Pro gamer SonicFox is showing trans pride like only they can.
Clad in their signature red, black, white and blue fox fursuit, the internationally known player showed off trans pride in a very SonicFox way at the most recent WePlay Esports Ultimate Fighting League Mortal Kombat 11 tournament.
While being introduced with some of the other high profile international players in the tournament, instead of appearing in front of a flag representing their country, SonicFox was shown with the blue, pink and white trans flag waving behind them. The voiceover announcer proudly proclaimed SonicFox, “the defender of trans rights.”
SonicFox, who was once reportedly the high-est paid gamer in the world (we aren't sure if that is still accurate,) went on to dominate the tournament, ending with a record of 12-1, landing in first place atop the standings. They beat Tekken Master two out of three times on the final day to win.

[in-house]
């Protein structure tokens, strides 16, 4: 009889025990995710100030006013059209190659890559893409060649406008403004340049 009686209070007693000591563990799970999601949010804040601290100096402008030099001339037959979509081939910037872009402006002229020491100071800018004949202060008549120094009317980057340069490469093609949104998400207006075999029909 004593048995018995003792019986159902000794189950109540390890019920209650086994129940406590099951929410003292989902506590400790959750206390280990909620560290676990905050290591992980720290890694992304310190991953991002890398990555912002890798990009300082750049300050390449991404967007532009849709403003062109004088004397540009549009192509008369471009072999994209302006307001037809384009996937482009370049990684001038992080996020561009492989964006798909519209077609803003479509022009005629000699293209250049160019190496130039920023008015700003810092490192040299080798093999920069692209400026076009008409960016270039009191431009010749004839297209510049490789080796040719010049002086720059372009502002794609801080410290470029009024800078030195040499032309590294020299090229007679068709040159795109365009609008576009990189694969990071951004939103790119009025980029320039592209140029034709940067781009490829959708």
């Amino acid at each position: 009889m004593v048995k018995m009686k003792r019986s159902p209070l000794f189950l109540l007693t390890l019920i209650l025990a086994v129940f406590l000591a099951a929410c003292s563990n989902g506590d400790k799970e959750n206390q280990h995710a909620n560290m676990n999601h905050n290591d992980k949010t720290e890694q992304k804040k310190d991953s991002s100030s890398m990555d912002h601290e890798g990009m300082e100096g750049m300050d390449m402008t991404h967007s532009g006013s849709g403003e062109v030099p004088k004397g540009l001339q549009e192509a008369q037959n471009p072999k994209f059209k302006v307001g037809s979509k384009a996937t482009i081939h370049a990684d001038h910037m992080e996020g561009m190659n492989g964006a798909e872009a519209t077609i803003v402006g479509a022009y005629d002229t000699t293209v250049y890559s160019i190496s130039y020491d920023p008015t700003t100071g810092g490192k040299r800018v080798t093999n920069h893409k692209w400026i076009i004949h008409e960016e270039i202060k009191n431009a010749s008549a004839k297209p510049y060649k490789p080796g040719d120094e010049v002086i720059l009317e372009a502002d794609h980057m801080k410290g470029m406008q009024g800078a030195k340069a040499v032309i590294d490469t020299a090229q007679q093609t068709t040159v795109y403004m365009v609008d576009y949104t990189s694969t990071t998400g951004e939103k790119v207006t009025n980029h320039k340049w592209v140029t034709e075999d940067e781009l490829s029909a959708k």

It was an awesome move, and one that fits right in with SonicFox’s M.O. Ever since they became an international gaming superstar, the 23-year-old has proudly stood for LGBTQ+ rights. Back in 2019 after winning the biggest Mortal Kombat 11 tournament in the world, they tweeted “Im gay And the BEST MK11 PLAYER ON THE PLANET DONT FORGET IT.”
They later came out as nonbinary. In September of 2019, they said they were a nonbinary man and went by he/they pronouns. Shortly after, they clarified, saying that people they know can use both he and they, but the FGC, or Fighting Game Community as well as anyone who doesn’t know them personally, should stick to they/them.
“Also to clarify on my pronouns, I am alright with most of my close friends to use he or they, but I’ve been specifically letting the FGC only use they/them. It isn’t as normalized in that environment, and am trying to change that in this space,” they tweeted. “So while He They does work, if I dont know ya like that or we aint close, please use they them!!”
While many love SonicFox and proudly support them, the gaming and esports communities are filled with racism, toxic masculinity, homophobia, and transphobia. Still, nothing can take away SonicFox’s joy as a queer, Black, nonbinary person. And when one is joyful, it spreads.
With Gamergate, streamers letting slurs fly while playing in front of crowds, and a long history of trans exclusion in video games, SonicFox is truly blazing a new trail in the field. One that other LGBTQ+ gamers of all ethnicities can follow.